“The cost of everyday essentials, from bread and milk to rent, has increased due to inflation levels not seen in the past 40 years. Uber speaks of the choice it must make: Bear the cost itself—as a major multinational company—or pass it onto customers, in whole or in part, and potentially upset customers with higher fare pricing.

“The stark reality [is] that drivers have no choice…. They cannot increase what Uber charges for fares. They must pay and have already paid higher vehicle costs. They cannot pass the increased cost of cars, insurance, repairs, and fuel onto customers. And they cannot decrease Uber’s commission” from each fare.

Drivers “have seen their take-home pay drop precipitously. The results of such a decrease have immediate, human impact on drivers and their families who, beginning with a baseline of low-wage earnings, cannot make any more trade-offs. Indeed, the record reflects nearly 80% of drivers were already struggling to pay rent, and nearly 50% struggling to afford food.”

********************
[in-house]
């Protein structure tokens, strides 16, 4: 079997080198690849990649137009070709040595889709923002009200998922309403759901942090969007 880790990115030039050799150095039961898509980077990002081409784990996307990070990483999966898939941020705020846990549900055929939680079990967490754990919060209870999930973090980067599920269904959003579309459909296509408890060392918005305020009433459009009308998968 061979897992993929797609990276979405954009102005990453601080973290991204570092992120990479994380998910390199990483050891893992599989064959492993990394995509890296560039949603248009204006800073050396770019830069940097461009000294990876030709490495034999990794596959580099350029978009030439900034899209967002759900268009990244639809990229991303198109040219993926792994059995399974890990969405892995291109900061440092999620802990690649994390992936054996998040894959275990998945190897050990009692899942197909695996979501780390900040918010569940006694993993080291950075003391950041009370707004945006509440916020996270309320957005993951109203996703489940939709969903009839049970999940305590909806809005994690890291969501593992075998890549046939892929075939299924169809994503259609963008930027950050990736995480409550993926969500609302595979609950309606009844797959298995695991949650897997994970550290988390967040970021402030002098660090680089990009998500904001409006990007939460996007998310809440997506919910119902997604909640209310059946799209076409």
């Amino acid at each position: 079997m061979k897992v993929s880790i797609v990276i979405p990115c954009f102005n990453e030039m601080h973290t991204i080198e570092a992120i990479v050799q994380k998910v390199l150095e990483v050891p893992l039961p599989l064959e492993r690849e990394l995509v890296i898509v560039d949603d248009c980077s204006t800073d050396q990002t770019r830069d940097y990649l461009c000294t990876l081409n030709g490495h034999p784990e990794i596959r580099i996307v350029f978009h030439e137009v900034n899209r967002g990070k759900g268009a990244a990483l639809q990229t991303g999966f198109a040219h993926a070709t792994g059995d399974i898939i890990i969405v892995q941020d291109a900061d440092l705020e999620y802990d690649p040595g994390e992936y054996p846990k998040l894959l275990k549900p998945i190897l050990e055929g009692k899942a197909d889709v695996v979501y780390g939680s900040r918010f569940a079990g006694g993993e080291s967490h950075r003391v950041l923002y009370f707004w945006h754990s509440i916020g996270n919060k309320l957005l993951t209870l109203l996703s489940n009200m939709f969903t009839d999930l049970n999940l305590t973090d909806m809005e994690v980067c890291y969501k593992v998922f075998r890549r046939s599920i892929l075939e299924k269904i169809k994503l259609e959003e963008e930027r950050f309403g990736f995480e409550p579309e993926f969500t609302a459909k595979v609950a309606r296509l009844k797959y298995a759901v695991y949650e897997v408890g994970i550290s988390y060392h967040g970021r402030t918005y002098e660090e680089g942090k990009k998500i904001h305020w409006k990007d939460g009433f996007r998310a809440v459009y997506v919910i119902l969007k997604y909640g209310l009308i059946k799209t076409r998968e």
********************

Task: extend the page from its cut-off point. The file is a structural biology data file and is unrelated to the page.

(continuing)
Mark Gruenberg
Mark Gruenberg

Award-winning journalist Mark Gruenberg is head of the Washington, D.C., bureau of People's World. He is also the editor of the union news service Press Associates Inc. (PAI). Known for his reporting skills, sharp wit, and voluminous knowledge of history, Mark is a compassionate interviewer but tough when going after big corporations and their billionaire owners.